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BMLEX (Class I)

Investment Advisor

Mount Lucas Management LP

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Exploiting Behavioral Values

Apr 30, 2019

Mount Lucas U.S. Focused Equity Fund

  • AUM

    $13 million

  • Inception Date

    Oct 1, 2007

  • Portfolio Holdings

     

  • Portfolio Turnover

     

Q: How has the fund evolved? Could you give us some background information?

Mount Lucas Management was founded in 1986. We started a global macro hedge fund in the mid-1990s and we wanted to own the equity risk premium as part of that fund. After extensive research, we came to the conclusion that most of the alpha was generated by one of two methodologies. We found that deep value adds value and momentum tends to persist. In early 2000, we built a model, which has been running consistently along with our macro hedge fund. Since then, we have adopted only minor changes to our strategy.

It is interesting that when we transported the same model to Europe and Japan, it was running successfully in these places as well. We still run the macro hedge fund, but we also started the U.S. Focused Equity Fund in 2007. That’s the genesis of the idea and how it developed over time.

Q: How does your fund differ from other large-cap funds? What makes it unique?

A main differentiator is that we are benchmark agnostic. We believe that we need to vary from the benchmark to produce significant alpha over the long term. So, instead of recreating a portfolio that’s hugging the benchmark, we deviate from the benchmark – unconstrained alpha. Academic literature has shown that funds with high active share have significantly outperformed funds with low active share historically. We discovered that notion empirically back in 2000.

Q: What are the principles of your investment philosophy?

A core principle is the notion that there is nothing that I know that you don’t know. We believe that the value and the edge of information have dropped tremendously. Unlike many active managers, we don’t think that we can possess an information advantage, so our model is based entirely on published data.

There is a strong behavioral component to our philosophy. We believe that investors make tremendous mistakes in two major ways. The first one is panicking when stocks fall. Usually, the panic is the result of a view that circumstances in the world have changed dramatically. One example is retail, as there is a phobia that Amazon is going to put traditional retail out of business. Store closings further fuel that view. We can hear it everywhere, but the question is whether that’s correct.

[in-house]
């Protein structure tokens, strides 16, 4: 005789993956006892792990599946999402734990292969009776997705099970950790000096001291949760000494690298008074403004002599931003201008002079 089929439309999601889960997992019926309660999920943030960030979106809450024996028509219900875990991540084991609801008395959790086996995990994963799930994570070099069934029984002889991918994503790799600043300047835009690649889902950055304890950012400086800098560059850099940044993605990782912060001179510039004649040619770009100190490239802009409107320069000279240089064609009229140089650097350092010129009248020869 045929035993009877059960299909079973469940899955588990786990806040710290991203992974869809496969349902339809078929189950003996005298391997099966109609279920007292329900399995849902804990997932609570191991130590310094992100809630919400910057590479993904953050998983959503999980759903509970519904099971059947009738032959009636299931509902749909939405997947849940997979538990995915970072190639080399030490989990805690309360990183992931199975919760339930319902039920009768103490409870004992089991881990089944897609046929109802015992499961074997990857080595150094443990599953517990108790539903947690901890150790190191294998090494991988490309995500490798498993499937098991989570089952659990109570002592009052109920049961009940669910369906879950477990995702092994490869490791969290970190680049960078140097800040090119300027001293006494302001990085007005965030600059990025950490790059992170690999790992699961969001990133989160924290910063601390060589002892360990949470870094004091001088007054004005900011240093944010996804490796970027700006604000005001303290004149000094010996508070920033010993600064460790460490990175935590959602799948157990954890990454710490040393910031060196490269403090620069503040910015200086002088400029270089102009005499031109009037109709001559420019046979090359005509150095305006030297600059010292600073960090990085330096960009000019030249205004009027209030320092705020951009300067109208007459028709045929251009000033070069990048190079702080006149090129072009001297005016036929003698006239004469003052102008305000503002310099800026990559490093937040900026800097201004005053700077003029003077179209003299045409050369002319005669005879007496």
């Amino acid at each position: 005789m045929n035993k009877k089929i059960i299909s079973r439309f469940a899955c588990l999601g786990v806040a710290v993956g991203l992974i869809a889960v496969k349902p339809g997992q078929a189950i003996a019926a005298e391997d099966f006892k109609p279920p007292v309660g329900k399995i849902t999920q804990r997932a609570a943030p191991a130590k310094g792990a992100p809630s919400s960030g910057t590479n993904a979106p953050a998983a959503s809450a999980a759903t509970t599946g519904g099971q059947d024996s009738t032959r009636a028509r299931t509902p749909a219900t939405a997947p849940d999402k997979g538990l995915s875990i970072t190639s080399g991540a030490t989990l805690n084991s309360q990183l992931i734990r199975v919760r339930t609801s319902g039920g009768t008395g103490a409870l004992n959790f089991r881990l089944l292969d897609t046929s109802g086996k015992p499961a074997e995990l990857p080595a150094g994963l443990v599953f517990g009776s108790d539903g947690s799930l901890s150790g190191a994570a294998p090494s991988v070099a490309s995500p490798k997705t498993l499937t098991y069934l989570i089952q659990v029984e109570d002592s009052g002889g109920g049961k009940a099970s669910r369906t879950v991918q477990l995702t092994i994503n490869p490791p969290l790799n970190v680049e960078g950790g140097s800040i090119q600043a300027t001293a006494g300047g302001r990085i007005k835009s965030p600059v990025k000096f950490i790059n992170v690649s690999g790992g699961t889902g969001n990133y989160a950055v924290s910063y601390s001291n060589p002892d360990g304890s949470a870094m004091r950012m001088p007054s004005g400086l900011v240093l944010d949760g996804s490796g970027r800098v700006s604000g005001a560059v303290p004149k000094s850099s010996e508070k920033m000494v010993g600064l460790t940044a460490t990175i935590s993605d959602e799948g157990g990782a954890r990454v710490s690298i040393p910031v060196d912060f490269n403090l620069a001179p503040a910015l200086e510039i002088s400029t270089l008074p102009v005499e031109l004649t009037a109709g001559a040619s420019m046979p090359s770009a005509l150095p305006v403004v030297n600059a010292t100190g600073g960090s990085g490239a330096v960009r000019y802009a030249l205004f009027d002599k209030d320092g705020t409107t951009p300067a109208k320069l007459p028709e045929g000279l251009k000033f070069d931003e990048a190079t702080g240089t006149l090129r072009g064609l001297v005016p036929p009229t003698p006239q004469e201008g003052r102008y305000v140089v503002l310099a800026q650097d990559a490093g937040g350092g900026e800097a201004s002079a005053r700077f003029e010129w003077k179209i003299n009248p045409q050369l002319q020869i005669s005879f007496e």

An interesting anecdote is that in the five-year period ending in 2017, Best Buy outperformed Amazon on a total return basis, despite the fact that Amazon was supposed to effectively shut Best Buy at the time. The reason for the discrepancy is that the best companies in any sector can continue to perform, even in the face of extreme competition or change in circumstances. So, we strongly believe that investors have a behavioral bias when reading and following the news and often make incorrect judgments on particular companies.

The second mistake is that people tend to be bashful about holding stocks, which produce steady returns for a long time. Stocks with relatively good momentum, low volatility and good Sharpe Ratios tend to be overlooked, because investors tend to liquidate them prematurely. We believe that this mistake can be capitalized on with a more quantitative approach to stock selection.

To summarize, we don’t believe that we can capitalize on any information edge. Our approach is entirely behavioral, based on our view that people make behavioral mistakes regarding the markets, and we have to explore the opportunities in those circumstances.

Q: Could you give us some examples of such opportunities?

During the development of the ETF business, many stocks were combined in baskets. For example, U.S. steel and coal, which are in two radically different businesses, are pulled together in one basket because of particular factor characteristics. We believe that’s an opportunity.

In 2014, when oil prices surprisingly fell from $100 to about $30 a barrel over a 12-month period, everybody sold everything. In various oil-oriented ETFs, a big portion was allocated to oil refiners, who use oil as an input, not as an output. If their margins remain the same, their earnings will continue to do well despite low oil prices or exactly because of low oil prices. That is a perfect example of the investing public selling stocks, when actually the conditions for these stocks are improving.

Such mistakes happen all the time and the effect is repeatable. The difficult part is to go against the short-term conventional wisdom if you don’t have a quantitative approach.

In April 2009, one of our picks was Wyndham Hotel, which became the best-performing stock in the S&P 500 in the next 12 months. These are the value opportunities that we look for in stocks we believe are structurally sound and are trading at unbelievably cheap prices in our estimates. The other types of stocks are those that have already gone up a lot, but continue to rise. In these cases the main differentiators are the high Sharpe Ratio, the good momentum and the low volatility.